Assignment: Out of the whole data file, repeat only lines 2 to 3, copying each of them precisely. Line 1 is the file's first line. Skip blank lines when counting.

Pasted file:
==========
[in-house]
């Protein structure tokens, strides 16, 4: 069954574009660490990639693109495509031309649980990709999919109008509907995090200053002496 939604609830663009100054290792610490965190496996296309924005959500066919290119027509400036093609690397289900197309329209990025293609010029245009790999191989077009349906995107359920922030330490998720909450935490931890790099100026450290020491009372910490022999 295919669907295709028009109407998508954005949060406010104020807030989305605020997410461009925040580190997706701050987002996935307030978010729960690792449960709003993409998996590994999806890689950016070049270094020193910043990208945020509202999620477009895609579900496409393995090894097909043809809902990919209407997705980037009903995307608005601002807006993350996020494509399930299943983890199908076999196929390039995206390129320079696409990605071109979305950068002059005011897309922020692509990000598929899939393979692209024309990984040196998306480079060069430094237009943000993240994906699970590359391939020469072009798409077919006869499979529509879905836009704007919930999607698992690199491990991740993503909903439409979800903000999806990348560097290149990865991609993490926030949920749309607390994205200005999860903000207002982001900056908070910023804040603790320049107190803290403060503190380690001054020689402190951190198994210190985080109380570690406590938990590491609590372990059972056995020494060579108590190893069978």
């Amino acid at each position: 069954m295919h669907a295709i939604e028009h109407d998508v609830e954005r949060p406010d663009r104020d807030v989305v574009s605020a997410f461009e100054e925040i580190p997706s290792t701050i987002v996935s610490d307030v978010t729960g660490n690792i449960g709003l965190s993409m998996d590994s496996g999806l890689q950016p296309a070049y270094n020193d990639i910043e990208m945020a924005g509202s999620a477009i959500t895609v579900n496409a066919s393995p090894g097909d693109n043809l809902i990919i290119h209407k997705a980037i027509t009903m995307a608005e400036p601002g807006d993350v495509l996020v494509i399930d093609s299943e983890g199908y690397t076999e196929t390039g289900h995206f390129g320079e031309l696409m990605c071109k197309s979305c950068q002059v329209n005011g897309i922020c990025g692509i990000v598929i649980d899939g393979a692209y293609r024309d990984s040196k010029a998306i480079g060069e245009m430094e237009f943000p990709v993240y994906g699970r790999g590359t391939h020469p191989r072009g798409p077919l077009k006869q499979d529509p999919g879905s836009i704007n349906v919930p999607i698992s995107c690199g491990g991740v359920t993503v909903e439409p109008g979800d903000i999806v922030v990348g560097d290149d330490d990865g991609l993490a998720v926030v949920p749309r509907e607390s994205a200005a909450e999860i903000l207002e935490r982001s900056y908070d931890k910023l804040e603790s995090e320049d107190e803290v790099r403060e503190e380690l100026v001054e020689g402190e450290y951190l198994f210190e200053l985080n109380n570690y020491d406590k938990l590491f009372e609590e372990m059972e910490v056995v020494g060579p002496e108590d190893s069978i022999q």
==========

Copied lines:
């Protein structure tokens, strides 16, 4: 069954574009660490990639693109495509031309649980990709999919109008509907995090200053002496 939604609830663009100054290792610490965190496996296309924005959500066919290119027509400036093609690397289900197309329209990025293609010029245009790999191989077009349906995107359920922030330490998720909450935490931890790099100026450290020491009372910490022999 295919669907295709028009109407998508954005949060406010104020807030989305605020997410461009925040580190997706701050987002996935307030978010729960690792449960709003993409998996590994999806890689950016070049270094020193910043990208945020509202999620477009895609579900496409393995090894097909043809809902990919209407997705980037009903995307608005601002807006993350996020494509399930299943983890199908076999196929390039995206390129320079696409990605071109979305950068002059005011897309922020692509990000598929899939393979692209024309990984040196998306480079060069430094237009943000993240994906699970590359391939020469072009798409077919006869499979529509879905836009704007919930999607698992690199491990991740993503909903439409979800903000999806990348560097290149990865991609993490926030949920749309607390994205200005999860903000207002982001900056908070910023804040603790320049107190803290403060503190380690001054020689402190951190198994210190985080109380570690406590938990590491609590372990059972056995020494060579108590190893069978």
């Amino acid at each position: 069954m295919h669907a295709i939604e028009h109407d998508v609830e954005r949060p406010d663009r104020d807030v989305v574009s605020a997410f461009e100054e925040i580190p997706s290792t701050i987002v996935s610490d307030v978010t729960g660490n690792i449960g709003l965190s993409m998996d590994s496996g999806l890689q950016p296309a070049y270094n020193d990639i910043e990208m945020a924005g509202s999620a477009i959500t895609v579900n496409a066919s393995p090894g097909d693109n043809l809902i990919i290119h209407k997705a980037i027509t009903m995307a608005e400036p601002g807006d993350v495509l996020v494509i399930d093609s299943e983890g199908y690397t076999e196929t390039g289900h995206f390129g320079e031309l696409m990605c071109k197309s979305c950068q002059v329209n005011g897309i922020c990025g692509i990000v598929i649980d899939g393979a692209y293609r024309d990984s040196k010029a998306i480079g060069e245009m430094e237009f943000p990709v993240y994906g699970r790999g590359t391939h020469p191989r072009g798409p077919l077009k006869q499979d529509p999919g879905s836009i704007n349906v919930p999607i698992s995107c690199g491990g991740v359920t993503v909903e439409p109008g979800d903000i999806v922030v990348g560097d290149d330490d990865g991609l993490a998720v926030v949920p749309r509907e607390s994205a200005a909450e999860i903000l207002e935490r982001s900056y908070d931890k910023l804040e603790s995090e320049d107190e803290v790099r403060e503190e380690l100026v001054e020689g402190e450290y951190l198994f210190e200053l985080n109380n570690y020491d406590k938990l590491f009372e609590e372990m059972e910490v056995v020494g060579p002496e108590d190893s069978i022999q």